Even if you’re aiming for a high-fat, low-carb diet, you’re going to be taking in some carbohydrates — even the strictest ketogenic dieters need a few vegetables to round out their nutritional profiles. As you increase the number of carbohydrates you allow yourself in a day, the problem of discerning quality carbohydrates from bad ones becomes increasingly important. Keeping to the healthiest vegetables as a minor side for one or two meals is fairly easy; doing so when a large portion of your caloric intake comes from carbs is not. Today, we’ll be talking about what makes a good carb good and a bad carb bad and where to look for each kind.

Good Carbs Vs. Bad Carbs

Good Carbs

good carbsFor most applications, complex carbohydrates reign supreme for healthiness. These are carbohydrates made up of chains of sugar molecules, which your body then works to break down over time — providing longer lasting, consistent fuel. Foods rich in complex carbohydrates often contain high amounts of fiber, as well, making them more filling and better for your general health. There are a few noteworthy sources of these good carbs:

  • Whole grains. Look for real whole grains, not super-processed whole grains that are so worked over that they’re as easily digested as simple flour.
  • Green vegetables. There are vegetables of other colors worth eating, of course, but green ones are reliably good for you — and packed with nutritional goodies.
  • Starches. Yams, brown rice, beans, lentils and other foods of a starchy nature can be assumed to be complex. Just watch out for borderline foods — white rice and corn may be starchy, but they still aren’t good options compared to the myriad other options you can put on your plate.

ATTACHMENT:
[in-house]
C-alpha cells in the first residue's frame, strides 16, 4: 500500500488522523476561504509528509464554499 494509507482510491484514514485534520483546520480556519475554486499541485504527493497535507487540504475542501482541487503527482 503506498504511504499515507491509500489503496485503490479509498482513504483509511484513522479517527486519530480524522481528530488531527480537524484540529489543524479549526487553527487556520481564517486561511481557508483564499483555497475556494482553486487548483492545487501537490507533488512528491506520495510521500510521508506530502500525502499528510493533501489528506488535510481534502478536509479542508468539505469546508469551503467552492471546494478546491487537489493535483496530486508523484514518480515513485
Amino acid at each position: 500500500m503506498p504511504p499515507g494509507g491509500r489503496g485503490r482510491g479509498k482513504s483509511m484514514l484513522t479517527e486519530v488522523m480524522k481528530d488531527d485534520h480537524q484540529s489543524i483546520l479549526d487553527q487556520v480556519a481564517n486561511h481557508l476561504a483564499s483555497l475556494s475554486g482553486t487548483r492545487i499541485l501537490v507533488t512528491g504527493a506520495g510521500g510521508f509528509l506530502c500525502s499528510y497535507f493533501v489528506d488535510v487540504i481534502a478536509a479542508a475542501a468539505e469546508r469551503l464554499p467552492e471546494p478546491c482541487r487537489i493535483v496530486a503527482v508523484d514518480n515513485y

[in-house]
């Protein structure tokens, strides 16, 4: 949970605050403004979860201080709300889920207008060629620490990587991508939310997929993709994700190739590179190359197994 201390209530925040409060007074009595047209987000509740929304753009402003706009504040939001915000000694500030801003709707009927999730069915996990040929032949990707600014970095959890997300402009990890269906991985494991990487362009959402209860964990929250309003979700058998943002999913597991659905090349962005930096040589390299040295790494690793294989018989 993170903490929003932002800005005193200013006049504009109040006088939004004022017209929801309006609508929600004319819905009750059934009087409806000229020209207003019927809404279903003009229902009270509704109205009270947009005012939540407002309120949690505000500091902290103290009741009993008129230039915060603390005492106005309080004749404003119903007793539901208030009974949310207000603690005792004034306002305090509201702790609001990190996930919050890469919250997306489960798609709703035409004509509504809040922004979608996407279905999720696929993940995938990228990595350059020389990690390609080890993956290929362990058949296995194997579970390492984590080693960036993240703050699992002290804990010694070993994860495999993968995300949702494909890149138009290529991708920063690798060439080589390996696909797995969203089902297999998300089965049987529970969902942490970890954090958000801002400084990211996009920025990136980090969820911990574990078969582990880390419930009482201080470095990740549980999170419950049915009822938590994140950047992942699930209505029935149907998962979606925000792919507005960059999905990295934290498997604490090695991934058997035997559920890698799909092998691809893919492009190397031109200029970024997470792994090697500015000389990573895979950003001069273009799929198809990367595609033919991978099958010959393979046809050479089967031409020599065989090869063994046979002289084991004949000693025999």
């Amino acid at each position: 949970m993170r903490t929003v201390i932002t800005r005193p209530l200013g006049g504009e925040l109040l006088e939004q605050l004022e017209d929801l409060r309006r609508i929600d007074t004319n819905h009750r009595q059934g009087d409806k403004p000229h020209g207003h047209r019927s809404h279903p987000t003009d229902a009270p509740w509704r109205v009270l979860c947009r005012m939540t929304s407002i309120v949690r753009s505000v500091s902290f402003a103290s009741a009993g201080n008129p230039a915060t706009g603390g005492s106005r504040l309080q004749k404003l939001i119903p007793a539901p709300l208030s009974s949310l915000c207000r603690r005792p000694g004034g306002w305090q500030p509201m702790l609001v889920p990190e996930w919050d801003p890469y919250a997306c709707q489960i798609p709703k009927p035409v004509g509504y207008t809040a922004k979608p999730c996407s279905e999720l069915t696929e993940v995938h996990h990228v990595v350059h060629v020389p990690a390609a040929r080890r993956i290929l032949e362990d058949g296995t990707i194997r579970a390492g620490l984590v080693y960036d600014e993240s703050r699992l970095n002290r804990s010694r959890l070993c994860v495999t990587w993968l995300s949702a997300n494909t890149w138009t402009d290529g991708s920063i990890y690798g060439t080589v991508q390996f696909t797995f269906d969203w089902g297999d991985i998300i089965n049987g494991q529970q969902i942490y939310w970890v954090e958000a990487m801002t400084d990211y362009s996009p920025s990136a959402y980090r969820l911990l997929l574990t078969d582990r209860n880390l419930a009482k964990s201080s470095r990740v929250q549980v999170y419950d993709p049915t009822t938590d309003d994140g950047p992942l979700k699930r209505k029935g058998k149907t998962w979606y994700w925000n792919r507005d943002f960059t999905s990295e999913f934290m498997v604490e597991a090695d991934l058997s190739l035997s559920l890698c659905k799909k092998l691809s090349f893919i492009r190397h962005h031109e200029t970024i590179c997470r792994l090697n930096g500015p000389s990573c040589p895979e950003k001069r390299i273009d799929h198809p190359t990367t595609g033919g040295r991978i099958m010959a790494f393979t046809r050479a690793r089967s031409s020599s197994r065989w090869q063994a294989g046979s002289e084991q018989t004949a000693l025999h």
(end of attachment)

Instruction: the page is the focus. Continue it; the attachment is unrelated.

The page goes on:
Bad Carbs

Essentially, bad carbs either are forms of sugar or are so simplistic that your body processes them similarly. The specifics of fructose versus sucrose versus glucose may be interesting to know for scientific reasons, but speaking honestly, they’re all best to avoid. If there happens to be fructose in a nice, highly fibrous apple, that’s still bad carbohydrates — just wrapped in a nice package with some nutritional value and fiber.

Now, there are some caveats. If you need the energy provided in the short term by simple carbohydrates because you’re either about to or have already exhausted yourself with some physical task, then go right ahead. And it’s unlikely anyone ever got fat from apples — but they might have from bananas, watermelons or white rice.

Be wary of these sources:

All nutritive sweeteners. If it’s something you use to make other foods and drinks sweet, and it isn’t a nonnutritive option such as sucralose, stevia or aspartame, it’s going to be a simple sugar. High fructose corn syrup, agave nectar, table sugar, molasses and honey are all bad news.

Processed carbs. When you take a healthy carbohydrate and work it over, you often end up with a result that your body breaks down quite similarly to the way it breaks down sugars. Grains reduced to a fine, fine powder before being made into bread can cause similar glycemic reactions to straight-up table sugar. This is also true for chips, jams and other junk foods. Just because their original carbohydrate source was healthy doesn’t mean the end result maintains those benefits.




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